One of ECOSS’ major areas of work is supporting clean water efforts by sharing resources and stormwater solutions to communities that disproportionately experience flooding and the effects of stormwater pollution. Some of these solutions can include cisterns, grattix boxes, or even larger-scale depaving projects. Angela Ena is a Program Manager at ECOSS who manages Clean Water projects which include Industrial Green Stormwater Infrastructure (also known as GSI) efforts. Angela shared a bit about the projects that are in progress, and her hopes for future GSI work benefitting the health of neighborhoods, communities, and the environment. 

What does Industrial GSI work look like at ECOSS? 

ECOSS has been engaging different property owners to build GSI on commercial properties in a neighborhood known for its poor air quality and low tree canopy coverage. The property owners range from commercial property management companies to the Washington Department of Transportation (WSDOT). 

The Office of Sustainability and Environment and DirtCorps partnered with ECOSS in 2022 to combine engagement efforts. The program is still in a pilot phase as it navigates new territory that has yet to be explored before in this coordinated approach between the City of Seattle and community-based organizations.  

The partnership offers three different stormwater mitigation tier options to property owners depending on the site: 

  • Tier 1 is Low Impact Development (LID) options like planters or grattix boxes 
  • Tier 2 offers a replacement of monocultural plantings with GSI in already existing patches of soil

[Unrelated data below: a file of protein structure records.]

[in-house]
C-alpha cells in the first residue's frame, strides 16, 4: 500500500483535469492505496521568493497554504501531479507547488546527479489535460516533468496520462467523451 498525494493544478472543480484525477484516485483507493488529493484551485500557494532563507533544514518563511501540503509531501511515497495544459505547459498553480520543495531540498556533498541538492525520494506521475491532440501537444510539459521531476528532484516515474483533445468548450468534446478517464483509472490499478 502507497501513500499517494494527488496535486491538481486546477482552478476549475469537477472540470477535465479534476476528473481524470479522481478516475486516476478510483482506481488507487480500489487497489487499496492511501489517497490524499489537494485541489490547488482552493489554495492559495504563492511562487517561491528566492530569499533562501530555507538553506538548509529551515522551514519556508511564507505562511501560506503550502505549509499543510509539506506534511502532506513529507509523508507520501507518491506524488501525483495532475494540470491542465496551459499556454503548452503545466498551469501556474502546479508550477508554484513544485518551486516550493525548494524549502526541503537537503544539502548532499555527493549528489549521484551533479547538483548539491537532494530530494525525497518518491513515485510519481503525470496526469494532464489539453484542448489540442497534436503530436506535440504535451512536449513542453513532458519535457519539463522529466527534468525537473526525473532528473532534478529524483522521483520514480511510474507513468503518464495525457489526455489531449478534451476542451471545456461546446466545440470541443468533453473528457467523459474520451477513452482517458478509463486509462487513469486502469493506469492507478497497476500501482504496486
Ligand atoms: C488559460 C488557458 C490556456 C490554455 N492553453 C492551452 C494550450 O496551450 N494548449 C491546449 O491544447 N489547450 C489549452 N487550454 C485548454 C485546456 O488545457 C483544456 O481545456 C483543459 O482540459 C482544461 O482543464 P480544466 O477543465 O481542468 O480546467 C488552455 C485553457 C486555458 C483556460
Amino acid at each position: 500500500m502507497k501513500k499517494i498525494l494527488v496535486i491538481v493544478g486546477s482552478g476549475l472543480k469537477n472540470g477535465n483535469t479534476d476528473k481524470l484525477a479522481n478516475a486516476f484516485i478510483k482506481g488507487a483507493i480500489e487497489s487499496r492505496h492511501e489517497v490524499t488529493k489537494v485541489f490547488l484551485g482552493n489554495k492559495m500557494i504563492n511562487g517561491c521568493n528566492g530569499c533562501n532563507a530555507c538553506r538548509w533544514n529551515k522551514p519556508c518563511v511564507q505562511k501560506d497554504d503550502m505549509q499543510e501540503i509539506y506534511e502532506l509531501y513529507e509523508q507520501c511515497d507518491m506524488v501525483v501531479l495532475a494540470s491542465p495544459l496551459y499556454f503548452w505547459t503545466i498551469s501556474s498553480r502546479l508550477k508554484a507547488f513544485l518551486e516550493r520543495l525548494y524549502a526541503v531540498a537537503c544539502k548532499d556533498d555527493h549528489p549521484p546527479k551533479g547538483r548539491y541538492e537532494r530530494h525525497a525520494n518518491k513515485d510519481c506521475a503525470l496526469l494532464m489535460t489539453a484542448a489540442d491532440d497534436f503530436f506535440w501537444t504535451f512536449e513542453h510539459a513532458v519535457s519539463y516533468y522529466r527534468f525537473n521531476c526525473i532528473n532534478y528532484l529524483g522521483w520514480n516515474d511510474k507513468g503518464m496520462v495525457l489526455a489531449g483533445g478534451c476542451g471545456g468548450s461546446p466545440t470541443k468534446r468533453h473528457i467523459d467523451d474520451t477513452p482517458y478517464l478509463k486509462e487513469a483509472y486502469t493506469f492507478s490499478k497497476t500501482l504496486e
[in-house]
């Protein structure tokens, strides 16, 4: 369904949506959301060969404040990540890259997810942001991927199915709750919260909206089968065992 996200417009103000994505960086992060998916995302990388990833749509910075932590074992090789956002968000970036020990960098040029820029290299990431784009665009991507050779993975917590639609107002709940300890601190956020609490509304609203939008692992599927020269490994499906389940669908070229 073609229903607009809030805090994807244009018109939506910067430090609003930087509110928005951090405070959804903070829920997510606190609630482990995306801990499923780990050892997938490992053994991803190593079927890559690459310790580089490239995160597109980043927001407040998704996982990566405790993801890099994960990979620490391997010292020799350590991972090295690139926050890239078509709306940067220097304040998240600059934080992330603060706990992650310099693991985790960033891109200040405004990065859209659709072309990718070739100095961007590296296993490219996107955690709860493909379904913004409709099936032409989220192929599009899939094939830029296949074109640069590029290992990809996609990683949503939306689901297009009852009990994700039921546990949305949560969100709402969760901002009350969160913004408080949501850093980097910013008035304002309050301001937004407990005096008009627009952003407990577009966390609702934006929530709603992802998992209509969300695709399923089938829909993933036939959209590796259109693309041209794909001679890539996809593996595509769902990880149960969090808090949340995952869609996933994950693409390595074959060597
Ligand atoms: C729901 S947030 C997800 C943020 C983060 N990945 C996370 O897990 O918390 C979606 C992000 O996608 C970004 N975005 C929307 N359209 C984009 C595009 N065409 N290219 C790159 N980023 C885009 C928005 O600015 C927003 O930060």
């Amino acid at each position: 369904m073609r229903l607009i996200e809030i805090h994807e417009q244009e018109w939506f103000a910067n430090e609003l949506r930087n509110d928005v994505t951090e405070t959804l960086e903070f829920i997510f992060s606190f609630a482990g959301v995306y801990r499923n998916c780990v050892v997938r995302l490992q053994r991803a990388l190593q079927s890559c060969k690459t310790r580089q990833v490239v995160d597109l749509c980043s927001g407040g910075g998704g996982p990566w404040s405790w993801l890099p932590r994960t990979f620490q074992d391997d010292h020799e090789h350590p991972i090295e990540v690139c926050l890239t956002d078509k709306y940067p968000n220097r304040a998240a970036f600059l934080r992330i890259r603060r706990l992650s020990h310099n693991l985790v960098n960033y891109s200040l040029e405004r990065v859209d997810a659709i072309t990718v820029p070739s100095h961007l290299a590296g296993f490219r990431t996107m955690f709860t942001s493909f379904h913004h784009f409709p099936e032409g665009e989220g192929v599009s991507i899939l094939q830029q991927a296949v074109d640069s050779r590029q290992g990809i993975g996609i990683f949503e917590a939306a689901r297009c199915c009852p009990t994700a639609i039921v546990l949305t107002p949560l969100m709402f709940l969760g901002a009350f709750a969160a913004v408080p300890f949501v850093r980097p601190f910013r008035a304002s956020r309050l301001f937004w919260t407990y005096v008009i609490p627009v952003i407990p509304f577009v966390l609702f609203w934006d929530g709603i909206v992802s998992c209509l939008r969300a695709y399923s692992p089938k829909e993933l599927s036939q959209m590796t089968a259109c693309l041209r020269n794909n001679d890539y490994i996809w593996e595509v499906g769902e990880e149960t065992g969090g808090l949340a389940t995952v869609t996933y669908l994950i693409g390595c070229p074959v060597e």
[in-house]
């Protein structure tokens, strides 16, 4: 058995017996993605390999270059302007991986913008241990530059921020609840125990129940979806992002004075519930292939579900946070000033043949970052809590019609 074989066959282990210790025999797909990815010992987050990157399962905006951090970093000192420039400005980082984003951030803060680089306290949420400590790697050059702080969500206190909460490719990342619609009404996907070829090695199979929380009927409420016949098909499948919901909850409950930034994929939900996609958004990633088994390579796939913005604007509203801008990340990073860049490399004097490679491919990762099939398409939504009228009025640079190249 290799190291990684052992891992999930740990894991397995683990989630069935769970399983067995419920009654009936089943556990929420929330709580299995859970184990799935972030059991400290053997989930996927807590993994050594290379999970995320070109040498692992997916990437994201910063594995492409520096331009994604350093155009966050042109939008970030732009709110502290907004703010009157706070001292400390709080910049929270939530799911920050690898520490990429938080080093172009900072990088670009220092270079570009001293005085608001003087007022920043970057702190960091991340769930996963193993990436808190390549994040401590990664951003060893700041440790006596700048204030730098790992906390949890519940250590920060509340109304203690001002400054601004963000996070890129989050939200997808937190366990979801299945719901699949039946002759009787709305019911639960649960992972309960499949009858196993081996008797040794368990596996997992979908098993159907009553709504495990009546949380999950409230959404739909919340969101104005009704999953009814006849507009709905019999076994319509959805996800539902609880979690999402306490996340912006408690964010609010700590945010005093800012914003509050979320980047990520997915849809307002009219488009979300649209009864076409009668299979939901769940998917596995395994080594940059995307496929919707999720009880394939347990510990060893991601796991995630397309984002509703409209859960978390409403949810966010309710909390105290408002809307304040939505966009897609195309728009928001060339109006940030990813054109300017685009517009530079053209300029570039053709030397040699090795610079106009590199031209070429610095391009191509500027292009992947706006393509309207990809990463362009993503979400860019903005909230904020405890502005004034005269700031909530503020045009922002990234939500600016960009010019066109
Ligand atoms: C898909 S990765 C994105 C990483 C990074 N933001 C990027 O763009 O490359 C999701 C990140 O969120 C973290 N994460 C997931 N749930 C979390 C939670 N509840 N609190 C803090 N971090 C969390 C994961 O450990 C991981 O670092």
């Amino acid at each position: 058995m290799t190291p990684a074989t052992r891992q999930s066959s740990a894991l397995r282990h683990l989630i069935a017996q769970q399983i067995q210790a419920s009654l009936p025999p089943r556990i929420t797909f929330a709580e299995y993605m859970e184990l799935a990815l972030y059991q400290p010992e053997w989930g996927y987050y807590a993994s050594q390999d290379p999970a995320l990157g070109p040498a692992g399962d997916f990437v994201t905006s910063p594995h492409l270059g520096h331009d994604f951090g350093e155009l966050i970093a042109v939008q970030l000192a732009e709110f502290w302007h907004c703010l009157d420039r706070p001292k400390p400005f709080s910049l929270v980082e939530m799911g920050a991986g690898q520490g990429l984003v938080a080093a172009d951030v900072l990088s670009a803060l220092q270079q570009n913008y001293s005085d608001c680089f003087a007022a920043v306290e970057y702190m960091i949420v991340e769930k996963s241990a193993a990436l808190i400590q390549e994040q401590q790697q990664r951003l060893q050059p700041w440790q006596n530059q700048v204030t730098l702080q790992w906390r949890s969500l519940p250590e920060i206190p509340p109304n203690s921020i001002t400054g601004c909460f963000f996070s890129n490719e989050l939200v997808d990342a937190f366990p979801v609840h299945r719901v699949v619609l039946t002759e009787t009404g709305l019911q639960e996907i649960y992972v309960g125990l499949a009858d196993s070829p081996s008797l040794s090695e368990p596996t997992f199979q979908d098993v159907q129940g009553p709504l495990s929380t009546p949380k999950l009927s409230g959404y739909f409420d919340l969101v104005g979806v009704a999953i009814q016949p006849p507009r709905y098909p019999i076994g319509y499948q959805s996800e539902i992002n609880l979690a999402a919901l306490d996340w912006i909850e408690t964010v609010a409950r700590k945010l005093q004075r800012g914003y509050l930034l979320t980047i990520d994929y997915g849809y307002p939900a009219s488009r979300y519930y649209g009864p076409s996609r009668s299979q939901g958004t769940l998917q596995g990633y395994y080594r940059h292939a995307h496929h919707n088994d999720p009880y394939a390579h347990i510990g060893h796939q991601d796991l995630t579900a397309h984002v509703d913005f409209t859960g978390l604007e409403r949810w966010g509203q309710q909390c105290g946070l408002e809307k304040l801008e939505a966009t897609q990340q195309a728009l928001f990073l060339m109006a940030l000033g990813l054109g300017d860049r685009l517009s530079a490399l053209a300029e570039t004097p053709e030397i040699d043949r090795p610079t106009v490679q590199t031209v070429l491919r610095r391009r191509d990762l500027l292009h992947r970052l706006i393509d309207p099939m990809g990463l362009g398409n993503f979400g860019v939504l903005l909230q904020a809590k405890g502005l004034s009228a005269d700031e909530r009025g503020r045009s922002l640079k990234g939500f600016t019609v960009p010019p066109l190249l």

• Tier 3 is a depaved design by MxMLandscape Architecture that is built by DirtCorps.  

Georgetown as an experimental canvas

These GSI projects are intended to create permeable surfaces in a historically riparian area that was paved over during the city’s early development. Georgetown experiences low air quality due to the industrial nature of the neighborhood. The neighborhood also experiences low tree canopy coverage and limited access to greenspaces due to spatial inequities and lack of infrastructural investment. The neighborhood serves as an experimental canvas for the partnership to implement these green infrastructure solutions.  

We hope to create a whole network or corridor of these stormwater mitigation installations with property owners on a single block or two on board. ECOSS has been engaging properties that make for good candidates with large roofs and downspouts, and low tree canopy coverage or permeable surface on their property.

Benefits for community and environment

I’m hoping that these projects not only increase the tree canopy and treat stormwater before it enters the Duwamish and Puget Sound, but also create more habitat – for wildlife and people. Green spaces benefit communities in a myriad of ways, but we’d like for our experimental pilot to successfully start to address some of these.  

At the heart of biophilic design is the goal to connect people to Nature in the cities they live in. Indigenous communities have always been connected to nature in deeply meaningful ways, but in the urban 21st-century context biophilia serves as a useful concept as cities continue to grow and pave over ecosystems. Before the term biophilia was coined by E.O. Wilson, landscape architects like Ian McHarg and Federick Law Olmsted strove to do this through their different projects like Seward and Central Park. ECOSS has partnered with MxMLandscape Architecture to create pockets of Nature wherever possible in a landscape of fragmented and privately owned parcels.  


ECOSS’ grant is funded by the King County Flood Control District. 

For more information about Industrial GSI, or if you are a commercial property owner located in Georgetown interested in learning more about stormwater mitigation options, contact aena@ecoss.org.

To learn more about Clean Water programming at ECOSS, visit our Projects page.

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ECOSS News

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